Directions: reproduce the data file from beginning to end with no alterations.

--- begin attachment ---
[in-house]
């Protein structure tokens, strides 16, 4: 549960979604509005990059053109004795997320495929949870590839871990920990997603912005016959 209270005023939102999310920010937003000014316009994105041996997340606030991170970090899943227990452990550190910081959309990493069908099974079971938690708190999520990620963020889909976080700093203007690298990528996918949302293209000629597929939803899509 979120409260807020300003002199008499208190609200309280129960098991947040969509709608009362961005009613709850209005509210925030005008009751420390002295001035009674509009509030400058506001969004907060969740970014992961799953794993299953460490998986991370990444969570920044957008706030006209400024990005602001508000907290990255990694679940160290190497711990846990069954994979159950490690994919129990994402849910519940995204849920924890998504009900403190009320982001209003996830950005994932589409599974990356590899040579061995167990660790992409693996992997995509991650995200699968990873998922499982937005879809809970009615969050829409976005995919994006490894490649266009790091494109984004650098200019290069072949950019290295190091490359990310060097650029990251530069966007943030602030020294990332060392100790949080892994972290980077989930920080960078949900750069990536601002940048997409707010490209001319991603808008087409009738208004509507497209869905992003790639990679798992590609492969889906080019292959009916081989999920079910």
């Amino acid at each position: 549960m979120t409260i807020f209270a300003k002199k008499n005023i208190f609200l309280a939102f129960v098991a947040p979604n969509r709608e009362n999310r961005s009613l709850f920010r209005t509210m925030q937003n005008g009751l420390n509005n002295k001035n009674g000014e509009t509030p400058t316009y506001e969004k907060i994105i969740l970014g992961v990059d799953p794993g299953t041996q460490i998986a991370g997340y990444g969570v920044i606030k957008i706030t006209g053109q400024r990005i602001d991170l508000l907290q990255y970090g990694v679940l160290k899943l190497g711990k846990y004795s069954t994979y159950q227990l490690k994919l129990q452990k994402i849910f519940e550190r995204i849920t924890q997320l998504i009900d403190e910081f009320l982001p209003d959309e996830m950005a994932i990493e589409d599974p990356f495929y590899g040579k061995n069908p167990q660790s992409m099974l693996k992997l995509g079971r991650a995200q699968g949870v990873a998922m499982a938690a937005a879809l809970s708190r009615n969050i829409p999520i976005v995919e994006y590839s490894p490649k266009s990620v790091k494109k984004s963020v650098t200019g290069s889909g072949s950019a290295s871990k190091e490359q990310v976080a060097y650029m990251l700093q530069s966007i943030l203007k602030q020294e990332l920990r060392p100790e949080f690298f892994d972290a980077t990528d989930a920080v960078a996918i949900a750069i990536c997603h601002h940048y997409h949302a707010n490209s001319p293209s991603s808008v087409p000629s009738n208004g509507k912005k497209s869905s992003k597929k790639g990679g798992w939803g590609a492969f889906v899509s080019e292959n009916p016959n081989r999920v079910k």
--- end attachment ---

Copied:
[in-house]
């Protein structure tokens, strides 16, 4: 549960979604509005990059053109004795997320495929949870590839871990920990997603912005016959 209270005023939102999310920010937003000014316009994105041996997340606030991170970090899943227990452990550190910081959309990493069908099974079971938690708190999520990620963020889909976080700093203007690298990528996918949302293209000629597929939803899509 979120409260807020300003002199008499208190609200309280129960098991947040969509709608009362961005009613709850209005509210925030005008009751420390002295001035009674509009509030400058506001969004907060969740970014992961799953794993299953460490998986991370990444969570920044957008706030006209400024990005602001508000907290990255990694679940160290190497711990846990069954994979159950490690994919129990994402849910519940995204849920924890998504009900403190009320982001209003996830950005994932589409599974990356590899040579061995167990660790992409693996992997995509991650995200699968990873998922499982937005879809809970009615969050829409976005995919994006490894490649266009790091494109984004650098200019290069072949950019290295190091490359990310060097650029990251530069966007943030602030020294990332060392100790949080892994972290980077989930920080960078949900750069990536601002940048997409707010490209001319991603808008087409009738208004509507497209869905992003790639990679798992590609492969889906080019292959009916081989999920079910």
């Amino acid at each position: 549960m979120t409260i807020f209270a300003k002199k008499n005023i208190f609200l309280a939102f129960v098991a947040p979604n969509r709608e009362n999310r961005s009613l709850f920010r209005t509210m925030q937003n005008g009751l420390n509005n002295k001035n009674g000014e509009t509030p400058t316009y506001e969004k907060i994105i969740l970014g992961v990059d799953p794993g299953t041996q460490i998986a991370g997340y990444g969570v920044i606030k957008i706030t006209g053109q400024r990005i602001d991170l508000l907290q990255y970090g990694v679940l160290k899943l190497g711990k846990y004795s069954t994979y159950q227990l490690k994919l129990q452990k994402i849910f519940e550190r995204i849920t924890q997320l998504i009900d403190e910081f009320l982001p209003d959309e996830m950005a994932i990493e589409d599974p990356f495929y590899g040579k061995n069908p167990q660790s992409m099974l693996k992997l995509g079971r991650a995200q699968g949870v990873a998922m499982a938690a937005a879809l809970s708190r009615n969050i829409p999520i976005v995919e994006y590839s490894p490649k266009s990620v790091k494109k984004s963020v650098t200019g290069s889909g072949s950019a290295s871990k190091e490359q990310v976080a060097y650029m990251l700093q530069s966007i943030l203007k602030q020294e990332l920990r060392p100790e949080f690298f892994d972290a980077t990528d989930a920080v960078a996918i949900a750069i990536c997603h601002h940048y997409h949302a707010n490209s001319p293209s991603s808008v087409p000629s009738n208004g509507k912005k497209s869905s992003k597929k790639g990679g798992w939803g590609a492969f889906v899509s080019e292959n009916p016959n081989r999920v079910k």